I am working with youth ages 11 - 16 on a Soils & Sustainability program, and will be introducing and incorporating Permaculture elements and components. We are not able to build or design anything permanent on the site, but will have access to both cultivated and natural landscapes.
I'll have groups of approx. 15 youngsters for 3 hours each, and intend to have them outdoors, engaged, challenged & inspired. They are coming from various backgrounds (urban, suburban & rural) and have, generally, minimal levels of ecological literacy.
Do you have ideas or suggestions for demonstrative permaculture activities or projects? How about favorite resources? Any and all info, experiences, thoughts, etc. are appreciated!
The book "Food Not Lawns" has a great chapter on getting kids involved. One thing that stood out was a window to a sub-section of soil (a raised bed with a window, essentially). Kids always like planting. Making seedballs would be a good start. You could also check out Paul Stamets idea of "forest in a box" and make those: a cardboard box imprinted with mycelium, filled with a little compost and plant seeds.
I would guess that for kids of that age you'd want to have some very basic talks about elegant cycles of nutrient/air, and then a hands-on part based on that. They might still be too young to realize that the theory and practice are all the same... I am in my late 30s and still just now getting the hang of that.
posted 10 years ago
Thanks Brenda & Mantid, I'm continuing to build my 'toolbox' and will incorporate both of your excellent suggestions.
A few activities which seemed to work well are below. Any reactions, suggestions, experiences, etc. appreciated.
INTRODUCTIONS W/ PC PRINCIPLES Photocopy Holmgren's Permaculture Principles onto colored paper, cut into individual pieces and put in a small dish, to be picked up by kids as they gather. Have each student read silently and consider.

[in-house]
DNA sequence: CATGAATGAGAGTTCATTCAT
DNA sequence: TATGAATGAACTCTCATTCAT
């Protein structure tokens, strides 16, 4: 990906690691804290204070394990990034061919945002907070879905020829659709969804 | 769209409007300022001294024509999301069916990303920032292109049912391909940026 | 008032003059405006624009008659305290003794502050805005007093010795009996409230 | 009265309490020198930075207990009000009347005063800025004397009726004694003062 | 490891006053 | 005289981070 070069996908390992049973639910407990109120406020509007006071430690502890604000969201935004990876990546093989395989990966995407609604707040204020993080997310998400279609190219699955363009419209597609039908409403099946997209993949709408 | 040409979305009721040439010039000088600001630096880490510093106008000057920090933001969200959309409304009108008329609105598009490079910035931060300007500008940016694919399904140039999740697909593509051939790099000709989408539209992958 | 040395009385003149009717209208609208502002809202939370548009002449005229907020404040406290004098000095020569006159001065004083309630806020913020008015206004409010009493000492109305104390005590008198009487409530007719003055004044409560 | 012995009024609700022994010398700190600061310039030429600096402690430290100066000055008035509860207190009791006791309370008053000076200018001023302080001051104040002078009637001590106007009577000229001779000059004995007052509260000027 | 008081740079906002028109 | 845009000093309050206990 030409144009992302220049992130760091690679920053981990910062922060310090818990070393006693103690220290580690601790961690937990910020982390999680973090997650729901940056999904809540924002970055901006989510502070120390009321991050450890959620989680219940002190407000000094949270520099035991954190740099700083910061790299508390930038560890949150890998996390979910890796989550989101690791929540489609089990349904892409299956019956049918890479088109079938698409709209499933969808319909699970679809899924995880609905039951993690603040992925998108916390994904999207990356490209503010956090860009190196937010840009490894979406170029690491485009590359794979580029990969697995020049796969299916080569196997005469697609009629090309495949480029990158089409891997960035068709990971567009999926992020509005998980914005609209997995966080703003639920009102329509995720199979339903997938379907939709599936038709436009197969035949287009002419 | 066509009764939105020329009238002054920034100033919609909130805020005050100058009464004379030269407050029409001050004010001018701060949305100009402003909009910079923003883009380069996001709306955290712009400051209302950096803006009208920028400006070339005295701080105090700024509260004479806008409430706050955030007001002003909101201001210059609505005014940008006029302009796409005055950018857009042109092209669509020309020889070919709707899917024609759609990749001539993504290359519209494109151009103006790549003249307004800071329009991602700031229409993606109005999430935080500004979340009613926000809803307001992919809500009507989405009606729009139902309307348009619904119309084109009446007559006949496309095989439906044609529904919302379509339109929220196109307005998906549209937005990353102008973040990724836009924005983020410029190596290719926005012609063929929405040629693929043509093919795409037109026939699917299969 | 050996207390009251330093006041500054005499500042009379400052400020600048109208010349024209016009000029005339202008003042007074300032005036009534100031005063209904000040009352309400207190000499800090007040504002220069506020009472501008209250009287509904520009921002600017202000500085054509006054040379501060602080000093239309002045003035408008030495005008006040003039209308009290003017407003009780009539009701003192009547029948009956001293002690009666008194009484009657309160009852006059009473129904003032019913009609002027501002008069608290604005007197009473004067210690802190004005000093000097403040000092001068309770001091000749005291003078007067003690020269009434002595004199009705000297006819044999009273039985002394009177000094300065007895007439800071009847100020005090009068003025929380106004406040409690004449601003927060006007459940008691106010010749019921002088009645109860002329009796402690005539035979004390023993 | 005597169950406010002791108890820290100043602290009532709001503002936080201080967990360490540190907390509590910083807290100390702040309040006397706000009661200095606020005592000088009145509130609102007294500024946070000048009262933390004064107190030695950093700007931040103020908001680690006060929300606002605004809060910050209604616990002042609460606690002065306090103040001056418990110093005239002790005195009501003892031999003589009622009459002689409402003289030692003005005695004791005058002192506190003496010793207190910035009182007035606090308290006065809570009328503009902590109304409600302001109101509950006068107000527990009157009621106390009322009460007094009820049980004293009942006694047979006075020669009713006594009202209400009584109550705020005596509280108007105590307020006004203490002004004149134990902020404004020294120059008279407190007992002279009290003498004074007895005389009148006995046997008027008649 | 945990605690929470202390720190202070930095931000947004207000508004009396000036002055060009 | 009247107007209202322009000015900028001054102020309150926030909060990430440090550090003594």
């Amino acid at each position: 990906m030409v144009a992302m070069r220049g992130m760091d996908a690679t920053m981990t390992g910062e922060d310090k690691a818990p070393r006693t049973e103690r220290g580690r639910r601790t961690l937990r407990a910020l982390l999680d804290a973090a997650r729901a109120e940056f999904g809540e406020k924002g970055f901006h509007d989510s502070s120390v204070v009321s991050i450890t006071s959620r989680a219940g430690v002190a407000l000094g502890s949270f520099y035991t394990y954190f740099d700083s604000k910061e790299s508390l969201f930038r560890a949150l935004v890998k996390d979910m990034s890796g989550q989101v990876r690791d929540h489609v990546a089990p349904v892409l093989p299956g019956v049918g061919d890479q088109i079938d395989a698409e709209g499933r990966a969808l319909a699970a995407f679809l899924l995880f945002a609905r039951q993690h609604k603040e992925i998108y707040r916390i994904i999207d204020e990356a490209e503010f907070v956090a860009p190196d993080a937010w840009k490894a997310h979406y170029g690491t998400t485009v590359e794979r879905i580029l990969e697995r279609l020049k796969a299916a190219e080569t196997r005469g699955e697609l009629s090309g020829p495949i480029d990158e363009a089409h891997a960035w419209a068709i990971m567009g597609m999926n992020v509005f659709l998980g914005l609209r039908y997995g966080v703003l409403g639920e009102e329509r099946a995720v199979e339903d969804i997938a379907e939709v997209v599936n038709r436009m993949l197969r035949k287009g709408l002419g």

Each student introduces her/him-self, tells where they live (watershed address?), and reads their principle & associated proverb. They have an opportunity to talk about what they think the principle means, then discussion opens up for all to consider the meaning of the principle, and examples from life and theory. The principles are numbered, so you can go numerically, popcorn-style, or ‘round the circle. (you could incorporate some art by having them sketch out a personal version of the simple, elegant design that accompanies each principle to share when introducing themselves, and post them in a circle on the wall) I think it helps to write the principles down as they are read and leave them where the students can see them.
Throughout the rest of the session, especially when in the field, point out & elicit examples of these principles in nature, or relevant observations and musings from community and life.
1. Observe & Interact 2. Catch & Store Energy 3. Obtain a Yield 4. Apply Self-regulation & Accept Feedback 5. Use & Value Renewable Resources and Services 6. Produce No Waste 7. Design From Patterns to Details 8. Integrate Rather Than Segregate 9. Use Small and Slow Solutions 10. Use and Value Diversity 11. Use Edges and Value The Marginal
SOCIOMETRIC MAPPING Identify two questions (Examples: How connected are you to nature? not at all very; How concerned are you about environmental issues? not at all very)
Apply an imaginary x-y grid to landscape, have students align themselves along line of one axis for the first question (imagine a big + on the land, n is very connected to nature, s is not at all, center is neutral; e is very concerned about the environment, w is not at all, again center is neutral). While maintaining their position on the first axis, introduce the second question and have them move into the appropriate location to designate their position. Discuss. Most groups move heavily into one quadrant, often a few outliers. Discuss value of diversity.
Students may want to re-adjust their position after hearing responses from others.
You could: 1) have them re-adjust and then chat about the results 2) present another set of questions to be mapped (student generated?), or 3) have a nice wrap session and move on.
Maybe some good observation/pattern literacy training?
Finding examples of spirals, waves, nesting, tessellation etc. in nature and in constructed landscapes...and perhaps then creating something using one of these types of patterns (I was thinking art a la Andy Goldsworthy, that can be left in place to disintegrate/grow over).